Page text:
Kachee || KacheeTee.comJune 14, 2016 at 17:03
The mid air genuflection is a life saver! Your experience in UI sounds so familiar. Thanks for your comment love! xx
Arrey EchiJuly 14, 2016 at 10:17
Very interesting read and so on point on several stances. The culture shock is always something one has to deal with tact. I have never really understood the kneeling even when I watch in Nigerian movies now I get a clue. My sister schooled in Ibadan and she just now unconciously do the half kneel to any elder person. Another sister has inter ethnic marriage and they have been waxing strong for more than 30yrs. I refer to their kids as African metissages :)Really enjoy your posts. Will be a regular now. Wish you a very happy married life.
Kachee || KacheeTee.comJuly 14, 2016 at 10:20
A lot of tact is indeed needed. Schooling in Ibadan def does that to someone! 30 years and waxing strong! That’s awesome. Thank you so much Arrey! This means so much to me! Thank you.
Oyindamola AbbattyAugust 19, 2016 at 12:25
Hi Kachi, I’ve been spying you on Cassie’s blog for a while, you’re always in her comments, like her number one fan sef. So I decided to check you out and boy, do I not regret not checking you out since. I can’t believe you only started six months ago. You have a way of drawing people in to read and then engaging them in the comments. This is something I work towards, in short you inspire me (geez I sound like a butt kisser).Anyways, to the issue at hand, I know this post is old but I couldn’t help commenting as I’m a Yoruba girl myself and yes, you were right Yoruba people (most of them) are convinced that Igbo people have no home training. Home training is very important to us Yorubas, especially in marriage; even elders you don’t know require you to kneel while greeting them.Even as a Yoruba girl, I’ve sometimes been called rude or snobbish cos I greet without smiling. So not only do you have to kneel you have to do so with cheerfulness (even fake smiles will do). This affected me while growing as I couldn’t greet anyone (even our gateman) without kneeling or stooping a bit, I had to correct myself as I grew older. So, this is what I’ve learnt so far; great post and thanks for sharing. (Sorry for the long comment)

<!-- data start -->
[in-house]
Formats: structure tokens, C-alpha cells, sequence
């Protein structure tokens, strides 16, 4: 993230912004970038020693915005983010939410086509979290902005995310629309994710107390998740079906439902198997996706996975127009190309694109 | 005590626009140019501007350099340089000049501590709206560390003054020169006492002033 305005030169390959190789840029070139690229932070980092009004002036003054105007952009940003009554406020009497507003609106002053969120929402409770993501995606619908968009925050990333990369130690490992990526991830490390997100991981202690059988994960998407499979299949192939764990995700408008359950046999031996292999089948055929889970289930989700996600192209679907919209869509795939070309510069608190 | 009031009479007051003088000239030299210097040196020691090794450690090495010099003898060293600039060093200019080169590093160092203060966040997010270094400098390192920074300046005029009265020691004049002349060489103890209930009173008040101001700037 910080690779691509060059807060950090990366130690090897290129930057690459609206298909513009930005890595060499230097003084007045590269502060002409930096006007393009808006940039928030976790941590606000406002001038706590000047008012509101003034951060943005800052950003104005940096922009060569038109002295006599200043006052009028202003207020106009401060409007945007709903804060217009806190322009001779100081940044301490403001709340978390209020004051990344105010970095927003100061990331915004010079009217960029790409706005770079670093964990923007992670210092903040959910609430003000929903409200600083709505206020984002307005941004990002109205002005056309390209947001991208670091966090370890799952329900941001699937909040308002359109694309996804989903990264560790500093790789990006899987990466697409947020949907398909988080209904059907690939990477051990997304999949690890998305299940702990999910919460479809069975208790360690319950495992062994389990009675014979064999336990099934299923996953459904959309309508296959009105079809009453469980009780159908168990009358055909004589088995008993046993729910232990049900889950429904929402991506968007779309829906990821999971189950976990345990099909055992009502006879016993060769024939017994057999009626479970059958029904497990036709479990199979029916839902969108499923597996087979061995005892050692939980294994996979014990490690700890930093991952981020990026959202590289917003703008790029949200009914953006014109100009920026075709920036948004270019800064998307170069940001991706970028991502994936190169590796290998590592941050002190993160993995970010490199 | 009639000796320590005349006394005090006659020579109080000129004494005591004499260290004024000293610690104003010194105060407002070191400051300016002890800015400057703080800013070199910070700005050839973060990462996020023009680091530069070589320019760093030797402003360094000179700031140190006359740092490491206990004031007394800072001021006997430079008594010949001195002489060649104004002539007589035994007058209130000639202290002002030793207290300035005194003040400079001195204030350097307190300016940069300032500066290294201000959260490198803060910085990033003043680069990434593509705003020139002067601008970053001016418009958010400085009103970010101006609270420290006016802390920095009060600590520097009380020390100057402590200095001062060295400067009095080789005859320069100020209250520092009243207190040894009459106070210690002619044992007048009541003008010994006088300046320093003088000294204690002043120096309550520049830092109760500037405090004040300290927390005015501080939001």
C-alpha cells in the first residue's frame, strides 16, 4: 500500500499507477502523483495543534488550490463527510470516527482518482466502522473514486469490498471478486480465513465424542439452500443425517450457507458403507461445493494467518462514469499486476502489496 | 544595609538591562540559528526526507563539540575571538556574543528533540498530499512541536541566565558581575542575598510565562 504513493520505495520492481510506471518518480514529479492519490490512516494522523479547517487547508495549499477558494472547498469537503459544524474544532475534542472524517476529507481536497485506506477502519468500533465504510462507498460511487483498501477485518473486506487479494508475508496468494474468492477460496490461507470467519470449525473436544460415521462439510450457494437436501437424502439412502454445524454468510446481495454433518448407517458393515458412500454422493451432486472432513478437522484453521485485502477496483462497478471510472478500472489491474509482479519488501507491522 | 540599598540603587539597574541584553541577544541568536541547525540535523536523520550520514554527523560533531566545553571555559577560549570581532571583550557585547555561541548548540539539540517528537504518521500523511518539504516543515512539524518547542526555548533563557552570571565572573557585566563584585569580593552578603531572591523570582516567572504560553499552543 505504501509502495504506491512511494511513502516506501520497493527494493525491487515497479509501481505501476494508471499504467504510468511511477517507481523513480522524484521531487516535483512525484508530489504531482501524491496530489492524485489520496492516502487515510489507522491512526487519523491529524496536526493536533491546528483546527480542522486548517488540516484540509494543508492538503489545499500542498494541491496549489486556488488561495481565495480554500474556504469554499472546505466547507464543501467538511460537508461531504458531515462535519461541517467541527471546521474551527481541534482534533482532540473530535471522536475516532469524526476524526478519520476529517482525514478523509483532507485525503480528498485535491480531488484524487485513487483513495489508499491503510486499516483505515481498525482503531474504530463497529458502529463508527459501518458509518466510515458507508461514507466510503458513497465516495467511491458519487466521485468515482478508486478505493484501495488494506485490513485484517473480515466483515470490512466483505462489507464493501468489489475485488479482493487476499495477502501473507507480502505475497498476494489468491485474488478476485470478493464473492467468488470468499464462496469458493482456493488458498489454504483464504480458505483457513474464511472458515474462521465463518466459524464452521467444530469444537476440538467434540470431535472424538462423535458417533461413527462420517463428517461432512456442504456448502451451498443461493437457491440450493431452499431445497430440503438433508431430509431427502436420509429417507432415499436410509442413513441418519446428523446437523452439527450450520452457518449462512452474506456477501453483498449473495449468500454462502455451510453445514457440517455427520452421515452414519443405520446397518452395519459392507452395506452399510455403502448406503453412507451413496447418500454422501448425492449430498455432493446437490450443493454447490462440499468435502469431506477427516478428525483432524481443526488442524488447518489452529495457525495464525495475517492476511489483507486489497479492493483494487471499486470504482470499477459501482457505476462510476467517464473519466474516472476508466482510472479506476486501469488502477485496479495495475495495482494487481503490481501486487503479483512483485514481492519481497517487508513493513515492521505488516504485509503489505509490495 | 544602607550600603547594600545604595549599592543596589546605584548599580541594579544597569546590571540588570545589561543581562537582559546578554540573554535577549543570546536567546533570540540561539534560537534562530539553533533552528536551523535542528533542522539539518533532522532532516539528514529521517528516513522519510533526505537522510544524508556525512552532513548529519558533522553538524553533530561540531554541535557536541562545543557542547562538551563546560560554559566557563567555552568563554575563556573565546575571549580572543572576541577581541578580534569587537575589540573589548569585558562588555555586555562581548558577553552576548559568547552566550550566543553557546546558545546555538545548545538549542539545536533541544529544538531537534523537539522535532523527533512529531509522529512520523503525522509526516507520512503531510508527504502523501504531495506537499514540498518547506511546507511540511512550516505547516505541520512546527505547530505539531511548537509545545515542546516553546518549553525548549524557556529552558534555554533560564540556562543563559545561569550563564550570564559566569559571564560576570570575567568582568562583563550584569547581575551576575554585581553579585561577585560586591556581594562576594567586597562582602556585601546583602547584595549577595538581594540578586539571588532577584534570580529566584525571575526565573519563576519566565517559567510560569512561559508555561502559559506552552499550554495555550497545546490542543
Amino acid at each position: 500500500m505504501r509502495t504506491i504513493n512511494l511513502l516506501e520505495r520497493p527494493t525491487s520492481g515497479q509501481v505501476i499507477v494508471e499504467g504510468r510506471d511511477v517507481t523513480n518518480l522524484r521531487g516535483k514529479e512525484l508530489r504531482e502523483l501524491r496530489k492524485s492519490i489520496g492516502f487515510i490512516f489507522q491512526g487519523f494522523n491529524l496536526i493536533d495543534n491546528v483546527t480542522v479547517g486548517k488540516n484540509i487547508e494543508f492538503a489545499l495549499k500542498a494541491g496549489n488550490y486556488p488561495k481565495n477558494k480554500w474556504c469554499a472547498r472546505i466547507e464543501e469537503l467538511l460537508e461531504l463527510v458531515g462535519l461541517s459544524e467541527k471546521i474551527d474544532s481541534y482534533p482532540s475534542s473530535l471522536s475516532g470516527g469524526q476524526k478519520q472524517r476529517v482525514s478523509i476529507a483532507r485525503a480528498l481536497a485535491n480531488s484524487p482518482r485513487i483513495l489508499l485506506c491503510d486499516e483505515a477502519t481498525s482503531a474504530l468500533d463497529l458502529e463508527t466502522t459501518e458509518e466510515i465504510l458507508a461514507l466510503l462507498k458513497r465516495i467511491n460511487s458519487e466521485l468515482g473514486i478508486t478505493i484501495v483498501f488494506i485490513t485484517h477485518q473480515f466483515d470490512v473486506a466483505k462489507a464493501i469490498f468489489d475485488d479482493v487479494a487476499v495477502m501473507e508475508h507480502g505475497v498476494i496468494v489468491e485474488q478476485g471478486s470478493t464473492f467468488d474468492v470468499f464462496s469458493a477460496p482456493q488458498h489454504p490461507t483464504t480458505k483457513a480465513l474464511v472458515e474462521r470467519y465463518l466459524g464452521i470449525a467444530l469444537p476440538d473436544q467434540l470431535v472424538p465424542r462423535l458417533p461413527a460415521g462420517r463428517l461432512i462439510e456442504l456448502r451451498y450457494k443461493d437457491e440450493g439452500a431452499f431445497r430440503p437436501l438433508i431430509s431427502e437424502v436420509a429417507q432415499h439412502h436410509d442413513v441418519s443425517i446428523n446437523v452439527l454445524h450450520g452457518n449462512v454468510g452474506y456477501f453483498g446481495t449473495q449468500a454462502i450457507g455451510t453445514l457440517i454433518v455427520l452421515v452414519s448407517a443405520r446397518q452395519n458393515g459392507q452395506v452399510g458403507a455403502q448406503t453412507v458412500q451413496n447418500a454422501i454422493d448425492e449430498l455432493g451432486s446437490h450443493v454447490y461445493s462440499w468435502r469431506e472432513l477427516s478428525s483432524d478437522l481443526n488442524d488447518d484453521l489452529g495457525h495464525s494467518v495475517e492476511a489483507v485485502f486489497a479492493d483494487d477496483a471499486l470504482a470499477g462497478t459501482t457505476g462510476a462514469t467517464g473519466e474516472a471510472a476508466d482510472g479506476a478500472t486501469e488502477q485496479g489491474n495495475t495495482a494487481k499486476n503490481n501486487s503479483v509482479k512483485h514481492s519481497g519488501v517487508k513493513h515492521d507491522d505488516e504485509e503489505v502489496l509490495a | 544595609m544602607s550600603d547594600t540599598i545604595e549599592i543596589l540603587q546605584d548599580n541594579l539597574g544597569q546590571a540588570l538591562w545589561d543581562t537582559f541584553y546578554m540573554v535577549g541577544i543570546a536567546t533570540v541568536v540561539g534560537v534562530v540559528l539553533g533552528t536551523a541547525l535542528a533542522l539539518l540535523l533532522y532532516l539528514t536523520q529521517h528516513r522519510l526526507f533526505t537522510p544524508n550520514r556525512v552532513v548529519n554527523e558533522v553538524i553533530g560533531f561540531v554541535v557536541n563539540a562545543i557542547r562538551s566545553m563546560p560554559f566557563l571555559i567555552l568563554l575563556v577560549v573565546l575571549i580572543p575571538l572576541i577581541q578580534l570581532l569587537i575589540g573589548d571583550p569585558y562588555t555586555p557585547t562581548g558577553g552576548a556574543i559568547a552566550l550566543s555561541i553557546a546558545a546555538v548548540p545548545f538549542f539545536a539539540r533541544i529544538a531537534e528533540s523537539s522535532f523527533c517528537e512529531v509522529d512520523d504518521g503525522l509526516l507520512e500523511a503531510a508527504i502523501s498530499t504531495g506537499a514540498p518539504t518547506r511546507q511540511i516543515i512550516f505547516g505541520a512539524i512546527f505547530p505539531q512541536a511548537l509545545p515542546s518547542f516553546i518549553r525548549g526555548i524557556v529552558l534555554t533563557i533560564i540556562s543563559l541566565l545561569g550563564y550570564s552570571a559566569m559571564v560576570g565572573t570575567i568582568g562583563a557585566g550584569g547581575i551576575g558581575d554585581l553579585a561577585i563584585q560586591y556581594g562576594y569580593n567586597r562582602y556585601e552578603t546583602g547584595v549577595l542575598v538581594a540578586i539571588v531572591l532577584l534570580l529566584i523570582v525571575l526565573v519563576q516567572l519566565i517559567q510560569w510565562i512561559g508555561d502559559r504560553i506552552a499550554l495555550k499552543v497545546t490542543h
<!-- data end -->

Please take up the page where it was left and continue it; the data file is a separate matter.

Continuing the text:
Kachee || KacheeTee.comAugust 19, 2016 at 12:39
I LOVE Long comments (and when they are on old posts, even better!). Cassie inspires me plus I just love to tease her! I also interviewed her here: http://www.kacheetee.com/we…Thank you SO much for checking me out! loool. Don’t worry you don’t sound like a butt kisser at all! What’s life without drawing inspiration from people?I agree with you. The difference in culture is quite something! But I’m getting used to it, and I try to explain to Yorubas the culture difference so they are not shocked when we don’t kneel. Thank you more for commenting!
ValerieOctober 4, 2016 at 15:31
It used to be such a deal to me, being a Calabar girl. Like why will anyone ask me to kneel down, when it is not my culture. But abeg, I know now that kneeling down will not kill me or take anything from my body. I will kneel down for all of them if that is what they want.
Kachee || KacheeTee.comNovember 4, 2016 at 12:21
This is so true! It won’t kill us and if it’ll make them happier, then it’s worth a try. Thanks for sharing!
George freeman GeorgeAugust 29, 2020 at 13:07
Haaaha..but this is against your will.it is forced humility.
And it is.cultural imperialism if you are not from that culture.
MemkohOctober 17, 2016 at 16:32